Game Review

Rune Factory: Frontier Review

Europe PAL Version

Posted by James Newton

Everyone could use a good plough

If there’s one thing guaranteed to liven up a good hack-and-slash dungeon crawler, it’s a bit of farming. There’s many a Zelda game that could have been saved with a bit of ploughing, yet the combination has been mostly ignored by cultivators of digital goods, with only the snack-sized Rune Factory on DS reaching fruition. Now European gamers may chow down on the finally ripened Rune Factory Frontier for Wii, and what a delicious feast of vegetables and animal slaughter it is.

Okay, no animals get slaughtered. Whenever you defeat one with your weapon or farming implement – yes, really – they get returned to the First Forest where they live happily ever after. You’re doing them a favour, see? If you don’t want to return them you can enslave them on your farm instead, as the critters replace the cutesy livestock from previous titles in producing eggs, wool, milk and more.

Despite the addition of combat, plenty of the traditional Harvest Moon elements survive: seasons come and go, crops need watering, animals need tending to and you have to find yourself a wife. Series veterans will feel right at home, but the addition of more exploration and combat elements helps to reignite the recently flagging series.

Other under-developed areas of recent titles get a much-needed boost here, too. The script is noticeably smarter and sharper than, say, Tree of Tranquillity – although that’s damning with faint praise – and there’s far less of the awkwardness about character movements. It’s also worth saying that Rune Factory is one of the more beautiful games on Wii, with a great palette and fantastic design, not to mention the well-drawn animated cutscenes and portraits. There’s a lot of the traditional Harvest Moon character to the game’s design, but it also feels authentic to the fantasy leanings of its combat system. The audio is of a similarly high quality, with some amusing voice acting and soothing yet catchy tunes accompanying you wherever you go.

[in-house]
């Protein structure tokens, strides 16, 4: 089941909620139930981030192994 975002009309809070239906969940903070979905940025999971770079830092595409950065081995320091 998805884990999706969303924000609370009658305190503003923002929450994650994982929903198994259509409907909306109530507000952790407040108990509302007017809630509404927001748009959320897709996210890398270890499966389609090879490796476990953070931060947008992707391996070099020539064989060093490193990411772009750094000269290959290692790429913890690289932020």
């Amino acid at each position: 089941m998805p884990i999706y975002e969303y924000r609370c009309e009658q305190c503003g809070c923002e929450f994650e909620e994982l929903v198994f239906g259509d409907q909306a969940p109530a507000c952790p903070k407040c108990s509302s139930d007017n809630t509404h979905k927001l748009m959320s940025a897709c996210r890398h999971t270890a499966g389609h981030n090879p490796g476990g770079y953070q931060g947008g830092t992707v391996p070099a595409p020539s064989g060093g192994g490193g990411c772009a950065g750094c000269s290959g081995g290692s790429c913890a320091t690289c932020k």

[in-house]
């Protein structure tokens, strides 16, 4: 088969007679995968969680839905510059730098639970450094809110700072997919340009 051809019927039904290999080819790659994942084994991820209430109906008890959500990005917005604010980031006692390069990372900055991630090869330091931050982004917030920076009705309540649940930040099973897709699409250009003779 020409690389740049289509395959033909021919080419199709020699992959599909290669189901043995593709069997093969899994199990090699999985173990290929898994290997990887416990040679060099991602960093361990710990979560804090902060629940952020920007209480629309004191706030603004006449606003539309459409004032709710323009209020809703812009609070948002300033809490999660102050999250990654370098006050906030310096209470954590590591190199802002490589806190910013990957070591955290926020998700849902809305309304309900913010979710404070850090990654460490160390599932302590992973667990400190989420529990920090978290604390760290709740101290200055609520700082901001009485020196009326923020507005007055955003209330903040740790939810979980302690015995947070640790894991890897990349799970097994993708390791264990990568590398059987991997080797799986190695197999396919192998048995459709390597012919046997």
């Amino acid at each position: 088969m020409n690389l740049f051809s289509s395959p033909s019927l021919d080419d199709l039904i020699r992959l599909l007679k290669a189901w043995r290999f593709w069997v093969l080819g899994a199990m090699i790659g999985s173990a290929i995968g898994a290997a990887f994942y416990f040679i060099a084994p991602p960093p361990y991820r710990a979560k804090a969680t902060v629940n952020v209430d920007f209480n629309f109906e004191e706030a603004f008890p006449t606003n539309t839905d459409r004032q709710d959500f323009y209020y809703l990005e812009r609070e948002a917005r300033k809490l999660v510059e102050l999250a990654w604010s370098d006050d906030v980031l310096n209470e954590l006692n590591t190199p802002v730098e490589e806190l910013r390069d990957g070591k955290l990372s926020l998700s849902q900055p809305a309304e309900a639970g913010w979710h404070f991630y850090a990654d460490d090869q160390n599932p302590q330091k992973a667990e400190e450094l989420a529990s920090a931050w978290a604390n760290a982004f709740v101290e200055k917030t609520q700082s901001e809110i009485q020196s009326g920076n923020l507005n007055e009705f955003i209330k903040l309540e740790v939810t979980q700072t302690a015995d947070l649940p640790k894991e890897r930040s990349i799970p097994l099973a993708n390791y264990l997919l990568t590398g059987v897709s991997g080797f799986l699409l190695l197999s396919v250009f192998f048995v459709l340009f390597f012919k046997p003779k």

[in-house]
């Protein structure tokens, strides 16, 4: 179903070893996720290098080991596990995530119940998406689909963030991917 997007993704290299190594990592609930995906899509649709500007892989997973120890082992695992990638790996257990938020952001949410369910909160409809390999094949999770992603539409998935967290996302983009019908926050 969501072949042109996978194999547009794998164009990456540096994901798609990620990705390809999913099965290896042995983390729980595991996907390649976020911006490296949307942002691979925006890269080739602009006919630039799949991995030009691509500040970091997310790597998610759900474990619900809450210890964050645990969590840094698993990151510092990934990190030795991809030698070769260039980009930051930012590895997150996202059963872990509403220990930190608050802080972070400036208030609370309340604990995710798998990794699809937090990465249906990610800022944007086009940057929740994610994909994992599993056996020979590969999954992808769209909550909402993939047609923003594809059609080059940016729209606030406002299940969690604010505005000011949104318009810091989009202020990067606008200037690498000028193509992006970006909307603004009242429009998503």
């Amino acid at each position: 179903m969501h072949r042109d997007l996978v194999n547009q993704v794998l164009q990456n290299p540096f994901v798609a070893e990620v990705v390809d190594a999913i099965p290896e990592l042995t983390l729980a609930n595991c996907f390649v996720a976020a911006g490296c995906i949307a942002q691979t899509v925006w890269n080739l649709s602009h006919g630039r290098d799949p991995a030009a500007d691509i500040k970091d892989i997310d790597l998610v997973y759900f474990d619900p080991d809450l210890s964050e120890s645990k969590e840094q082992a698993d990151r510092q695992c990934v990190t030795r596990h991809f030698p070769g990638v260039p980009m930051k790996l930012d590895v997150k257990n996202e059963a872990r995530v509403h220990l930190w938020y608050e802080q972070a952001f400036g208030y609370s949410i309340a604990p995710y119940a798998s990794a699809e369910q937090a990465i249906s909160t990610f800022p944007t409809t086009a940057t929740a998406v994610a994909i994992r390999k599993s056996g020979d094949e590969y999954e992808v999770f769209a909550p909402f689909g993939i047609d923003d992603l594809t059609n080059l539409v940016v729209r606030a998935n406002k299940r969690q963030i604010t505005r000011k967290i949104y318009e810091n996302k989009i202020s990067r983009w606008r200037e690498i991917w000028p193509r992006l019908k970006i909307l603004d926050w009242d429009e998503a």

Although they may seem disparate gameplay types, the farming and combat dovetail beautifully. Growing crops not only earns you money to spend on new weapons, harvesting them in the dungeons lets you restore your stamina, letting you explore further. Defeating – sorry, returning – enemies also earns you materials you can use to improve your tools and weapons. Stack onto that plenty of skills to improve, from cooking to chemistry, special attacks and magic weapons and you’ve got a streamlined battle system that’s surprisingly enjoyable.

There’s no combat above ground, meaning you always have the option to remain on your farm and relax a bit, but due to good map design you’re never more than a few minutes from the next slice of action. The two disciplines are so well integrated that although you may start out with the mindset of playing only one of the two halves, you find yourself more and more drawn to the other side until you wonder why farming and fighting haven’t been merged before.

It’s not all delicious and healthy, though: within the first couple of seasons you’re introduced to Runeys, one of the game’s major new introductions, and it’s likely you’ll be completely thrown off by them. Essentially, Runeys are magical floating spirits that influence the prosperity of your land: the more of them you have, generally the quicker your crops will grow and the more productive your animals will be.

So far, so fair, but the problem lies in the amount of time you’ll spend organising your Runeys: to maximise one area takes days of game time you’d much rather be spending bashing enemies or dutifully tending to your turnips. It isn’t absolutely essential to your progression to understand Runeys, but their addition is off-putting and does detract from what is otherwise an exceptionally accomplished package.


Rune Factory Frontier is both the best Harvest Moon game of this generation and an enjoyable dungeon-crawler too. It may not have the battle depths of its competitors but the two elements blend seamlessly to create one of the most addictive games on Wii to date. Fans of farming and fighting may not have much to choose from, but it’ll be a long time until something comes along to match Rune Factory Frontier’s quality.

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MARVELLOUS bring Rune Factory to Wii with Frontier, coming to Europe later this year.

User Comments (21)



Machu said:

I need to get this, should keep me out of trouble for a while.

One thing though... no romance?



CanisWolfred said:

I've been meaning to get this one for a while now. Not sure what's stopping me...oh yeah, my wallet.T_T



MrWout said:

I would really love to go out and buy this game this instant, but something is telling me I better save up some cash because there is quite alot of awesomeness coming this way the next few months



Yanagi said:

I'm glad I picked up this game, though I had to travel 45 miles to get it. It's hard to find in my area.

@Machu: Don't worry, there's plenty of the fairer sex to court, even marry. Sadly, all the really hot ones are taken. I so wanted to have an affair with the innkeeper's wife.



cyrus_zuo said: